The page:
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Tuesday, September 21, 2021

Sheikh Khalifa meets tribal elders as election law protests subside

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The tribes were among those excluded by the Shura Council election laws that sparked debates in Qatar last week. 

Sheikh Khalifa bin Hamad Al Thani paid a visit to the home majlis of the Bin Yafei tribe on Monday, in a gesture that has gone viral following days of small-scale protests over election rules.

The brother of the amir was seen with leaders of the tribe in images and videos that went viral online, in response to discontent expressed by some tribal members.

Tension has been rising among some tribes over Shura Council election laws that stipulate who can vote and be nominated in the country’s first ever legislative elections.

As per current law, Qatari citizens will be able to vote for 30 members of the 45-seat legislative council while the remaining 15 members will be selected by the amir himself.

To vote, Qatari nationals must be 18 by the time the final electoral lists are announced. However, those who have been nationalised are only eligible if their paternal grandfather was born in Qatar.

For those wishing to win a seat in the council, candidates must be originally Qatari and aged 30 and above by the closing date of the nomination. As per a referendum voted in by Qataris in 2003, such laws can only be changed by the Shura Council, which is unable to do so until it is elected into office.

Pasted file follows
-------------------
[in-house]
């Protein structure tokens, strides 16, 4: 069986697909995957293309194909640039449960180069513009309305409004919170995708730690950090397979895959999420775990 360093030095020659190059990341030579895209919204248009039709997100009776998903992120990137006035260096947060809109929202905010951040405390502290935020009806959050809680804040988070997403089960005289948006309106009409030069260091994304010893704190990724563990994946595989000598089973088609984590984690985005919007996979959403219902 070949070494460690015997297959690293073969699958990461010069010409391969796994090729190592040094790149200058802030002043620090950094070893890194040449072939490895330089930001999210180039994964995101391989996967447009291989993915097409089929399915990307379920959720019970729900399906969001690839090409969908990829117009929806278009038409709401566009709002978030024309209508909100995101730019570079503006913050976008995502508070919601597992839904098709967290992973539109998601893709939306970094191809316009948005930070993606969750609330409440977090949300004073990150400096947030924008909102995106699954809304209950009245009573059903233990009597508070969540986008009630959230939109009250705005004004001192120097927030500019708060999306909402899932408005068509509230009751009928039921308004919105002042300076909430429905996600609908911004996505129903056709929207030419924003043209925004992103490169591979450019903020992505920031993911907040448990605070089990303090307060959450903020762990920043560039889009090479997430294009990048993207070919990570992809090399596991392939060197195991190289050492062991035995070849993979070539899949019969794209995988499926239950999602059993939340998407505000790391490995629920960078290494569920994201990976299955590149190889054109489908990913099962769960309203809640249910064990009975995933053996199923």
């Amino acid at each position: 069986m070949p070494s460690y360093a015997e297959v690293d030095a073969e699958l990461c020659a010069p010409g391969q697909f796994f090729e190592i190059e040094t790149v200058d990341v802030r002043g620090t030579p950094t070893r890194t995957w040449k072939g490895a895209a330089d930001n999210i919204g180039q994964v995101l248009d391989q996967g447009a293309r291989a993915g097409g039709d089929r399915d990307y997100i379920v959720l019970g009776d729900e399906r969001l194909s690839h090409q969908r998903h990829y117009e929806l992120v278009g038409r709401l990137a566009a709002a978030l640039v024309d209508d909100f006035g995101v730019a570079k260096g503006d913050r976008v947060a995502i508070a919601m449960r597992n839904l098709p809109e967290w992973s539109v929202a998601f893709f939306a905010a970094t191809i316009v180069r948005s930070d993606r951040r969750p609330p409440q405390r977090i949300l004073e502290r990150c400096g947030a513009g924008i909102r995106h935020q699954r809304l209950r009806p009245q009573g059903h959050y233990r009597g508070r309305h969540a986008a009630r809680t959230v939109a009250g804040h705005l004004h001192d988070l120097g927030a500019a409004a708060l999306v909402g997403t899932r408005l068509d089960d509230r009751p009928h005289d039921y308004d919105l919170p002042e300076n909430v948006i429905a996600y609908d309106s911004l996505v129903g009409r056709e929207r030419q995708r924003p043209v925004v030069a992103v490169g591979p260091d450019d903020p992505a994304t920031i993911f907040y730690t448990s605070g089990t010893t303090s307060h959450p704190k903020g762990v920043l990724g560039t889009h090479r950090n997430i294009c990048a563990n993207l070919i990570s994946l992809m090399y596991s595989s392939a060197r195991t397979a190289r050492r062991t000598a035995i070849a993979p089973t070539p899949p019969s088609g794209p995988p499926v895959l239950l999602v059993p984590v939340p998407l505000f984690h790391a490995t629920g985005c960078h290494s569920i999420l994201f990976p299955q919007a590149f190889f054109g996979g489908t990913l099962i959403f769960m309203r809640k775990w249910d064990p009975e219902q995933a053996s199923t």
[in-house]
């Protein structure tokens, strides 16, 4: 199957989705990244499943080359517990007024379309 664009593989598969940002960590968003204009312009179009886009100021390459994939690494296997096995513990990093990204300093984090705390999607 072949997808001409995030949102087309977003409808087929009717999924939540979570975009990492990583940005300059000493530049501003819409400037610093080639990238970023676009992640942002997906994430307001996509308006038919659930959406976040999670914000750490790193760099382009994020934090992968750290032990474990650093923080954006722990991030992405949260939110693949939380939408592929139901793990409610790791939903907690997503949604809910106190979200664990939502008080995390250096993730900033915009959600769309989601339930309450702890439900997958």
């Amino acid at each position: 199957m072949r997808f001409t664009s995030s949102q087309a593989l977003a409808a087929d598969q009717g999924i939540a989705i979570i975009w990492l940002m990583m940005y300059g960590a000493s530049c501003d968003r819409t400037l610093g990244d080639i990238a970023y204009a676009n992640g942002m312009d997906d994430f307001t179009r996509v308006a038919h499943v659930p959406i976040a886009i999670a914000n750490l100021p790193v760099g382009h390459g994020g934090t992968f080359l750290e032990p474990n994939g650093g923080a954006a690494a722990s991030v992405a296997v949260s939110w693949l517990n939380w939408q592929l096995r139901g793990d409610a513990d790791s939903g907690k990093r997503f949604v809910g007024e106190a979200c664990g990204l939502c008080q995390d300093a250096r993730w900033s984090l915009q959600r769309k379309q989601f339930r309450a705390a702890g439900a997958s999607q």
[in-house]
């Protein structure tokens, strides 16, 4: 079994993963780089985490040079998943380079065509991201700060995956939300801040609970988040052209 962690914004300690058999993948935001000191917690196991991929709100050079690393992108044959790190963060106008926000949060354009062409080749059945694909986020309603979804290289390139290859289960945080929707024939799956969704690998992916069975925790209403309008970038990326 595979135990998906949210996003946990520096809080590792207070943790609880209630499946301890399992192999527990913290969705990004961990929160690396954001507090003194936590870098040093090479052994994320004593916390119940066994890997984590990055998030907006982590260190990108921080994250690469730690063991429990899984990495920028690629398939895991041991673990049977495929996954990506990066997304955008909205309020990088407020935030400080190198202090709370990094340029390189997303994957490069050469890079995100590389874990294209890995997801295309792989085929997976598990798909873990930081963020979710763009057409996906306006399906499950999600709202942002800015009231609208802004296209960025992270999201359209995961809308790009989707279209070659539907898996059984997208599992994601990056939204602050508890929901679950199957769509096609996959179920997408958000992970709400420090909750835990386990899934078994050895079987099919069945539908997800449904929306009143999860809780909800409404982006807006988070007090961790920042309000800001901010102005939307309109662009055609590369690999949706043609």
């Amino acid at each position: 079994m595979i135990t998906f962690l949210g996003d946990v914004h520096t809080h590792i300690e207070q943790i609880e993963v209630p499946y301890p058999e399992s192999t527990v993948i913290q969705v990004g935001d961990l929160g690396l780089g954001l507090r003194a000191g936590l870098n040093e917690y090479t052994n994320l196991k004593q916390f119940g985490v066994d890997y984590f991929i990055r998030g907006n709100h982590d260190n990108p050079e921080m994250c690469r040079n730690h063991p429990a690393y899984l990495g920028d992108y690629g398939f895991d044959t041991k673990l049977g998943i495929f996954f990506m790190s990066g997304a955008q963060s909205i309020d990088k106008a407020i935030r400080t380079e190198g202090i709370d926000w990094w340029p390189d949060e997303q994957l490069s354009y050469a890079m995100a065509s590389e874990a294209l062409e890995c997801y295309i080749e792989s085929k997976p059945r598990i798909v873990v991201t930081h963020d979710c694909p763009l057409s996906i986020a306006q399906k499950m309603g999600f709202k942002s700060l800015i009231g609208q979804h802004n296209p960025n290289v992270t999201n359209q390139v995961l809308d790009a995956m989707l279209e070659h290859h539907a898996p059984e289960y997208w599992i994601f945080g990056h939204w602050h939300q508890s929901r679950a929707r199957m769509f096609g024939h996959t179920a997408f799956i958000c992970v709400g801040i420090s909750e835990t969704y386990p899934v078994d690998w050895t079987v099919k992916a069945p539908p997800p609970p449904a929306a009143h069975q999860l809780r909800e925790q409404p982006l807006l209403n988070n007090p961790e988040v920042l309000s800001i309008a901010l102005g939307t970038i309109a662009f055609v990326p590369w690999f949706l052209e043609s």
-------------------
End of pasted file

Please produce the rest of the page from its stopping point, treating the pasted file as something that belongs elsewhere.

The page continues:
Read also: ‘This is inhumane’: Qatar’s community scrambles to help Lebanon amid total collapse

However, these stipulations were met with objection by some who described them as “discriminatory” against members of Qatari society who cannot run as they are not considered “native Qatari”.

The dispute caused divisions among some members of the Al Marra and Bani Yafei tribes.

On social media, members of the Al Marra tribe complained that they are unable to run for Shura Council elections as they are not “native Qatari” as per the law, stirring up anger among the community.

Supporters of the tribe took to social media to object the electoral law and last week, the Arabic hashtag “Al_Marra_was_Qatari_Before_the_Government” trended on Twitter, with many defending the tribe and its longstanding roots in Qatar.

Other members of those tribes have come out in support of the laws.

While the debate concerns legitimate demands, a months-long Doha News investigation  has revealed how topics that have trended in Qatar in recent months have been proven to be pushed by dubious bots and fake accounts, posing serious questions over foreign interference as the Gulf state gears up for the elections.

Qataris that have called for calm have accused some objectors of pushing a foreign agenda at a critical time for the Gulf state, with some even pointing to the fact that some of the objecting tribes have “roots in the United Arab Emirates and Saudi Arabia.”

However, the days long protests have since subsided, with senior members of both tribes seen visiting one another to suggest a resolve in the dispute.

Qatari Nationality Law

According to Article 1 of the Qatari Nationality Law, those who are considered ‘originally Qatari’ are:

  • Those who settled in Qatar before 1930 AD and maintained their residence there, and retained their Qatari citizenship until the effective date of Law No. 2 of 1961.
  • Whoever proves to be of Qatari descent, even if they do not meet the conditions stipulated in the previous clause, and an Amiri decision has been issued as such.
  • Those to whom Qatari citizenship has been given, in accordance with the provisions of the law.
  • Whoever was born in Qatar or abroad to a Qatari father under the previous clauses.

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